“I am a more sensitive person, a more compassionate and sympathetic doctor because of my rape experience in med school than I would have ever been without it. But I would give up all the growth in a second if I could have gone through med school without the experience. If I could choose, I would forego all of the spiritual growth and depth which has come my way because of my experiences, and be what I was eleven years ago, an ordinary student, studying hard to be a medical doctor. But I cannot choose.”
In the face of a traumatic event, individuals may experience, along with the inherent negative responses, a number of positive changes, which reveal posttraumatic growth. The idea that difficult life struggles can lead human beings to grow and change, sometimes in radically positive ways, is not recent. The assumption that, at least for some people, an encounter with trauma, which may have elements of great suffering and loss, can lead to highly positive changes in the individual is ancient and widespread. Studies show that there are a range of factors that contribute to the development of posttraumatic growth, such as: distress, personality characteristics, self-disclosure, coping, social support, environmental characteristics, assumptive world, rumination, spirituality and optimism.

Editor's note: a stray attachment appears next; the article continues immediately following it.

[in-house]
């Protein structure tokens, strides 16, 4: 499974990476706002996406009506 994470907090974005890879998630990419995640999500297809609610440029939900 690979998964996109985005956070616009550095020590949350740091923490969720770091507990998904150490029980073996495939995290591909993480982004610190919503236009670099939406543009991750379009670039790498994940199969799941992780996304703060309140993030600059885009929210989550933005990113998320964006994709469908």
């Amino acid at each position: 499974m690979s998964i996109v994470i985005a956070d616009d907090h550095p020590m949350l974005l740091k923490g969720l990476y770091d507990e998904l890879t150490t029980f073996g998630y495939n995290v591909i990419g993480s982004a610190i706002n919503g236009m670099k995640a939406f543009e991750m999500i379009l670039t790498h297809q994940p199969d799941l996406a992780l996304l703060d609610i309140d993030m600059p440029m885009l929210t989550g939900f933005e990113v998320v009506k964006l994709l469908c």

How can we measure growth in the face of traumatic experiences?
Changed Perception of Self: Strength and New Possibilities
The phrase that is often used to summarize this area of growth is vulnerable yet stronger. Which means: the victim/survivor suddenly realizes that s/he is more vulnerable than they thought, but much stronger than they ever imagined. Because the traumatic event disrupts initial assumption about self and the world as safe, predictable, etc. changing it to dangerous, unpredictable, the realization that one is quite vulnerable becomes clear and salient. Traumatic events can also leave survivors with increased sense that they have been tested, weighed in the balance, and found to be a people who have survived the worst, suggesting that they are indeed quite strong. As one survivor put it: I’ve been through the absolute worst that I know, and I survived, there’s really nothing in this life that I wouldn’t be able to deal with.